Security Knowledge Base 🔒

Welcome to the Sourcegraph Security Knowledge Base.

The knowledge base is a repository of security best practices and principles that we’ve accumulated over time to help secure our product and infrastructure. This includes everything from high-level software design principles to Sourcegraph / technology specific coding best practices. In the spirit of transparency we want to share as much as we can openly with the community including this public knowledge base - however not everything should be represented here.

Before adding to the knowledge base consider the following:

  • Am I being too specific / is the content reusable? We want the knowledge base to be a reusable reference anyone can refer to for insight and examples of how to best engineer things securely.
  • Is there a known vulnerability / reported issue related to your entry? Our first priority is to ensure the safety of our users and thus must be sure not to disclosure anything related to on-going incidents or active reports in our security-issues repository.
  • Does your entry contain any details only available to Sourcegraph Employees? It’s important to safe guard data that is not normally within public reach.

Guiding Best Practices

HTTPS Everywhere
Encrypted secure communications - while not always required for non-sensative information - are largely recognized as an industry best practice to ensure data is protected. HTTPS should be used throughout Sourcegraph as well as enforced for outgoing connections in features where applicable.
It’s generally easier to consistently require secure communications everywhere then it is to have special cases where encryption is not used.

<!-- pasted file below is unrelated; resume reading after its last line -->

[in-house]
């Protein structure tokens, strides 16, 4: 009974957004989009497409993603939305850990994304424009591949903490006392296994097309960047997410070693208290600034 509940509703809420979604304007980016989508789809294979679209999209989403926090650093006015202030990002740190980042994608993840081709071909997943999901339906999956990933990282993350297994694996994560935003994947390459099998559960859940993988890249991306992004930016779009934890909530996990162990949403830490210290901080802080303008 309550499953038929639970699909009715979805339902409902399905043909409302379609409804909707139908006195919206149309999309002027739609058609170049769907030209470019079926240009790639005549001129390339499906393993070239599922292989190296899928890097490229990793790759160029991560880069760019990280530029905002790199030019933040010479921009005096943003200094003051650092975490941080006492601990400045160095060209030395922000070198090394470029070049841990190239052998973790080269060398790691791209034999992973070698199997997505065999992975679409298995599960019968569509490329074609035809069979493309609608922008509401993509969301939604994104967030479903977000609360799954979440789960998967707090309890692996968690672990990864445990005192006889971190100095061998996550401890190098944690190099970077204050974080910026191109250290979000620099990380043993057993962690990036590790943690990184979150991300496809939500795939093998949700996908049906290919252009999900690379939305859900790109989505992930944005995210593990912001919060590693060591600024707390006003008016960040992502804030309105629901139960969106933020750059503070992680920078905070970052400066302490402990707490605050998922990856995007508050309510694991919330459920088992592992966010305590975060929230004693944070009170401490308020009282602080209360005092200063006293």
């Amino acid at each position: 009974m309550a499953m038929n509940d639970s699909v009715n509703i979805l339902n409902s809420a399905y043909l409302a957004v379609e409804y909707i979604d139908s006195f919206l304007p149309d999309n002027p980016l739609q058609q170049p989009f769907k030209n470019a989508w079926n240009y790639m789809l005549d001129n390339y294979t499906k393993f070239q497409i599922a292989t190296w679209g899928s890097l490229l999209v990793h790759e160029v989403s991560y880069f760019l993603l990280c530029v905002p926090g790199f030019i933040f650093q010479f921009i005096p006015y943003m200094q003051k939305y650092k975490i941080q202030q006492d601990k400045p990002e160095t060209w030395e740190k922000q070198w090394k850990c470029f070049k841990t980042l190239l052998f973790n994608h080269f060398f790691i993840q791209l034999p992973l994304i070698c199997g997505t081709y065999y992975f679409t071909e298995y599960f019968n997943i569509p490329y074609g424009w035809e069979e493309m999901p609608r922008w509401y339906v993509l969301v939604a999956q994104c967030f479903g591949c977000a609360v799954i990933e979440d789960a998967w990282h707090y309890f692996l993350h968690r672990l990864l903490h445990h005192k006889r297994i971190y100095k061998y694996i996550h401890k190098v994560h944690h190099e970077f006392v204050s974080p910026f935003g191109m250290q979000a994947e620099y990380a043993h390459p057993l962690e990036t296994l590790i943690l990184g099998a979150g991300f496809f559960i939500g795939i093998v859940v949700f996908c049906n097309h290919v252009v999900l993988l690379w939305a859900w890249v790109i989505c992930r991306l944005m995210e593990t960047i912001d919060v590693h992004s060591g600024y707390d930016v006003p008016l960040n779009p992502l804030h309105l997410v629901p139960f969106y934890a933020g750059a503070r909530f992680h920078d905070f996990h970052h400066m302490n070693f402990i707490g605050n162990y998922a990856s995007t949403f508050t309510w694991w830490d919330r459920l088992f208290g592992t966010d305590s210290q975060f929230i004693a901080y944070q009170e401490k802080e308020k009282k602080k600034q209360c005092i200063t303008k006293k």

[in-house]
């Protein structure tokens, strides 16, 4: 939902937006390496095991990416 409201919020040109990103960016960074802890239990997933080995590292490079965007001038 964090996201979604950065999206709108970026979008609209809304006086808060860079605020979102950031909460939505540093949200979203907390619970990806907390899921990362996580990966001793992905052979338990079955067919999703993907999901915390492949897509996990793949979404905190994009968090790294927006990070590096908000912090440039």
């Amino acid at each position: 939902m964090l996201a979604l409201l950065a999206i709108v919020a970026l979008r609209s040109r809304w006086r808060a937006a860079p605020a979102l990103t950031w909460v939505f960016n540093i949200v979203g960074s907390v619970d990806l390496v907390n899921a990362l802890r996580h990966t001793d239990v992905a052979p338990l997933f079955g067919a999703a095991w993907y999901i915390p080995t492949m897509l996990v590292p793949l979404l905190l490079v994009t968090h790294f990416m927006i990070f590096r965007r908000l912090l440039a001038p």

Principle of Least Privledge (PoLP)
PoLP refers to the practice of ensuring systems, processes, networks, users etc. only have access / permissions that they absolutely require to perform their functions. This needs to be considered at design time of new features and when updating existing features. This is important as our product is changing fast and becoming more complex - therefore it’s easy to introduce cases of unnecessary elevated access.
While it can take more time to gather the required context to understand the consequences of changes - especially in cases where code is being relocated - it’s an important step to reduce the impact of discovered vulnerabilities within Sourcegraph.
Data Validation & Sanitization
Data validation and sanitization are critical steps in application security hygene. For a malicious actor the door of entry in to an application often begins with user controlled fields such as: form fields, search boxes, GET/POST parameters, the URL etc. Taking steps using built-in libraries to validate and sanitize data entering the application ensures only quality data / expected data gets to the stage of being processed by the application.
Frontend validation should be seen as a convenience to the end user - informing them of what kind of data is expected. Backend validation can also be used to inform them of expected data - however the main priority of this validation is to ensure only expected data makes it through to be processed by the application.

Table of Contents

Broken Access Control

Proper Access Control prevents user accounts, application processes, and application functionality from performing actions outside of their intended permissions. Improper Access Control often leads to the destruction or modification of data, ability to perform unexpected actions in the application, or to view unathorized information.

For example:

  • Missing backend validation that allows a user to tamper a parameter adding another users account number resulting in returning that users data.
  • Allowing an unprivileged user to access an admin only feature without validating that the user session belongs to a true admin.

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